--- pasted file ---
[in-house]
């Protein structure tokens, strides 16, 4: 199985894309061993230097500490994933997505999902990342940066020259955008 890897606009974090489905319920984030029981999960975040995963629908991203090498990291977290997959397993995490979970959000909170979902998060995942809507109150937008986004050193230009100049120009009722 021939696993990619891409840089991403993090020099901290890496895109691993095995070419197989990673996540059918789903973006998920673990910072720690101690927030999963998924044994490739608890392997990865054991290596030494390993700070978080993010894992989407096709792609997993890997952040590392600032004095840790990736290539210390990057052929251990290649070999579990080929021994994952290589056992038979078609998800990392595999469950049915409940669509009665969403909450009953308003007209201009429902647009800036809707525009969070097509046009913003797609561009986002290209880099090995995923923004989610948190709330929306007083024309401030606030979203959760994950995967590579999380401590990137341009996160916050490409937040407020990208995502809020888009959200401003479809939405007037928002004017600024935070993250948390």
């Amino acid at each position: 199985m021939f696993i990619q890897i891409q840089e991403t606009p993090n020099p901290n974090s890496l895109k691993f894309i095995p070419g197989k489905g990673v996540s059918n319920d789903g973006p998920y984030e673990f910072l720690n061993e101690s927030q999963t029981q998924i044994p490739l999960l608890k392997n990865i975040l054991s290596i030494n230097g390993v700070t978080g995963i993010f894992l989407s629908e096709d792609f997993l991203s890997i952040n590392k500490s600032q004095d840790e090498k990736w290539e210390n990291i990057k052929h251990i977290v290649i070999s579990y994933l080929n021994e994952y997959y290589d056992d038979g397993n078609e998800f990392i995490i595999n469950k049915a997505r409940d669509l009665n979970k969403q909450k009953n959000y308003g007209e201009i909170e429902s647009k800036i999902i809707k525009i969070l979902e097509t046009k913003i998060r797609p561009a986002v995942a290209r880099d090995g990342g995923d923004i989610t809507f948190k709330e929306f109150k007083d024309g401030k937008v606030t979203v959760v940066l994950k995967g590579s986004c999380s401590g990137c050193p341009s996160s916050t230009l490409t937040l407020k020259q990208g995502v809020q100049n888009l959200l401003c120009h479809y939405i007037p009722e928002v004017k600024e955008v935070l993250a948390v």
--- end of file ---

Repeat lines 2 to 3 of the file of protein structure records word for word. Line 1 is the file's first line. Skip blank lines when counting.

């Protein structure tokens, strides 16, 4: 199985894309061993230097500490994933997505999902990342940066020259955008 890897606009974090489905319920984030029981999960975040995963629908991203090498990291977290997959397993995490979970959000909170979902998060995942809507109150937008986004050193230009100049120009009722 021939696993990619891409840089991403993090020099901290890496895109691993095995070419197989990673996540059918789903973006998920673990910072720690101690927030999963998924044994490739608890392997990865054991290596030494390993700070978080993010894992989407096709792609997993890997952040590392600032004095840790990736290539210390990057052929251990290649070999579990080929021994994952290589056992038979078609998800990392595999469950049915409940669509009665969403909450009953308003007209201009429902647009800036809707525009969070097509046009913003797609561009986002290209880099090995995923923004989610948190709330929306007083024309401030606030979203959760994950995967590579999380401590990137341009996160916050490409937040407020990208995502809020888009959200401003479809939405007037928002004017600024935070993250948390």
């Amino acid at each position: 199985m021939f696993i990619q890897i891409q840089e991403t606009p993090n020099p901290n974090s890496l895109k691993f894309i095995p070419g197989k489905g990673v996540s059918n319920d789903g973006p998920y984030e673990f910072l720690n061993e101690s927030q999963t029981q998924i044994p490739l999960l608890k392997n990865i975040l054991s290596i030494n230097g390993v700070t978080g995963i993010f894992l989407s629908e096709d792609f997993l991203s890997i952040n590392k500490s600032q004095d840790e090498k990736w290539e210390n990291i990057k052929h251990i977290v290649i070999s579990y994933l080929n021994e994952y997959y290589d056992d038979g397993n078609e998800f990392i995490i595999n469950k049915a997505r409940d669509l009665n979970k969403q909450k009953n959000y308003g007209e201009i909170e429902s647009k800036i999902i809707k525009i969070l979902e097509t046009k913003i998060r797609p561009a986002v995942a290209r880099d090995g990342g995923d923004i989610t809507f948190k709330e929306f109150k007083d024309g401030k937008v606030t979203v959760v940066l994950k995967g590579s986004c999380s401590g990137c050193p341009s996160s916050t230009l490409t937040l407020k020259q990208g995502v809020q100049n888009l959200l401003c120009h479809y939405i007037p009722e928002v004017k600024e955008v935070l993250a948390v």